The "Intent" option allows you to select either "Perceptual" or "Relative" and should match the rendering intent you set in your printer. The rendering intent is how your printer will treat any colours that are out of gamut. "Perceptual" is a good general rendering and "Relative" is usually best when the colour range is very limited. If you are unsure which option, "Perceptual" is a good all round setting.
"Simulate Paper & Ink" is a good option to select if you will be printing. You will see the image becomes a little duller when you select this as the computer is simulating how the final print will appear. You might then decide for example that you need a brighter image or perhaps more contrast or saturation. Remember however that a print isn’t going to appear as “alive” as when viewed on your screen; printed images reflect light where monitors reflect light.
Suggested Soft Proofing Workflow
When it’s time to soft proof your image, this is my suggested workflow:
- Select the image you want to soft proof and open it in the Develop module.
- Switch into the soft proofing mode by either clicking the “Soft Proofing” option to the bottom left of the main preview or by pressing S on the keyboard.
- Create a copy of the image for soft proofing by clicking on the "Create Proof Copy" button. Once clicked the button vanishes so you know you are working on a copy. This ensures you preserve your original image and any editing you do is purely to correct the copy image for printing. Remember, because you are optimising your image specifically for printing it might look dreadful when you turn the soft proofing off.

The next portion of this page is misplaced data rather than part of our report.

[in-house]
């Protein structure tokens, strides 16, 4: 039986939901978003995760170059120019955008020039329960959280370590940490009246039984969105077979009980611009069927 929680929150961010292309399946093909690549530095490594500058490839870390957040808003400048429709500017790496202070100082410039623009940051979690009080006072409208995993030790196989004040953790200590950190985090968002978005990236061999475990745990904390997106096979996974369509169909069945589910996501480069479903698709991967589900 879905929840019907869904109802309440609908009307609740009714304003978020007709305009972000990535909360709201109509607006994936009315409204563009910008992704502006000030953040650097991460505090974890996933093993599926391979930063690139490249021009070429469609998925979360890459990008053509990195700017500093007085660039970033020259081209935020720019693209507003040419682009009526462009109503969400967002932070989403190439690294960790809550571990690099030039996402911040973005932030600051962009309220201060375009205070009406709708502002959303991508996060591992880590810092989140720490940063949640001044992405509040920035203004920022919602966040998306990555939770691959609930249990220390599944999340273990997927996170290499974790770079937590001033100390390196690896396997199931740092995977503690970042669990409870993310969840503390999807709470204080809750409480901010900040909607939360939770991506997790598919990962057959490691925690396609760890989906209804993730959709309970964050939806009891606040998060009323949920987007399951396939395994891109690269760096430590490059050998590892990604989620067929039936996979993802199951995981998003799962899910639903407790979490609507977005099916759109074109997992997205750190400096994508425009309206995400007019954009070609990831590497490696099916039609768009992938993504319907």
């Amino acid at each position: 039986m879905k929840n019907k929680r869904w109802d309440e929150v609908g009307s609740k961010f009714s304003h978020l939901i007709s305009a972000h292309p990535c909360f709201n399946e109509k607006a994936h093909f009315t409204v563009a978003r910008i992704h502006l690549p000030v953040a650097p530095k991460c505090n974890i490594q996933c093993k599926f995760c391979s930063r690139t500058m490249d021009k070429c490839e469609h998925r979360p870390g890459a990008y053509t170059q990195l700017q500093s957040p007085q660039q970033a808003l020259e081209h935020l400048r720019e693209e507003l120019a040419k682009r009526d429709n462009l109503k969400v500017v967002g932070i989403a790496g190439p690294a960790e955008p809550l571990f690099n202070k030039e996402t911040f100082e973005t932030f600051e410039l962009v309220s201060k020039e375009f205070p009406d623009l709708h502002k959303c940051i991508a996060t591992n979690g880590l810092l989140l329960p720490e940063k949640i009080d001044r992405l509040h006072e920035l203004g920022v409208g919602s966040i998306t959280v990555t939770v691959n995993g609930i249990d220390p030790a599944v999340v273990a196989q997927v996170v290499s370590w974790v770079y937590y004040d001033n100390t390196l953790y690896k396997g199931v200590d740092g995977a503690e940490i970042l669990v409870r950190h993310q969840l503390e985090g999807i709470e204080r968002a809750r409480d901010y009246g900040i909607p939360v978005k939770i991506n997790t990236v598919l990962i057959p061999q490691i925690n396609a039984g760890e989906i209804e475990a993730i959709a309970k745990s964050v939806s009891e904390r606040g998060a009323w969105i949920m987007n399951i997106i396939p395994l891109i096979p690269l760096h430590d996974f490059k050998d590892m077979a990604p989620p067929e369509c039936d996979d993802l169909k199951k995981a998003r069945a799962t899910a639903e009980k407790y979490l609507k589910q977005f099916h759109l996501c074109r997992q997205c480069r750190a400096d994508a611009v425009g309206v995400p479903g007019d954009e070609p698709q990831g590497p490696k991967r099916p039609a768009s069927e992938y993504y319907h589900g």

- Click the Gamut warning option on the top right of the histogram so you see a warning if you push the image beyond the capability of the printer/paper combination. You can see an example of this in the screen shot below.
- Use the controls in the Develop module to apply any adjustments until the soft proof image is looking as you want it to. Be sure not to have any out of gamut warnings as a result of your adjustments; one or two small areas are ok but generally speaking out of gamut areas will lose detail. The next screen shot shows the same image but adjusted to correct the gamut warnings.
- Once you have your soft proof looking how you want it to you can switch Lightrooms print module with confidence your image has been corrected for printing. If yuo experience problems with your print it’s often the result of selecting something incorrectly in the Printing module or using an incorrect colour profile that wasn’t intnded for your printer and/or paper.
I hope this article has helped you understand how to peform soft proofing in Lightroom. For a much greater understanding of soft proofing, image adjustment and printing, please seem my books on Amazon: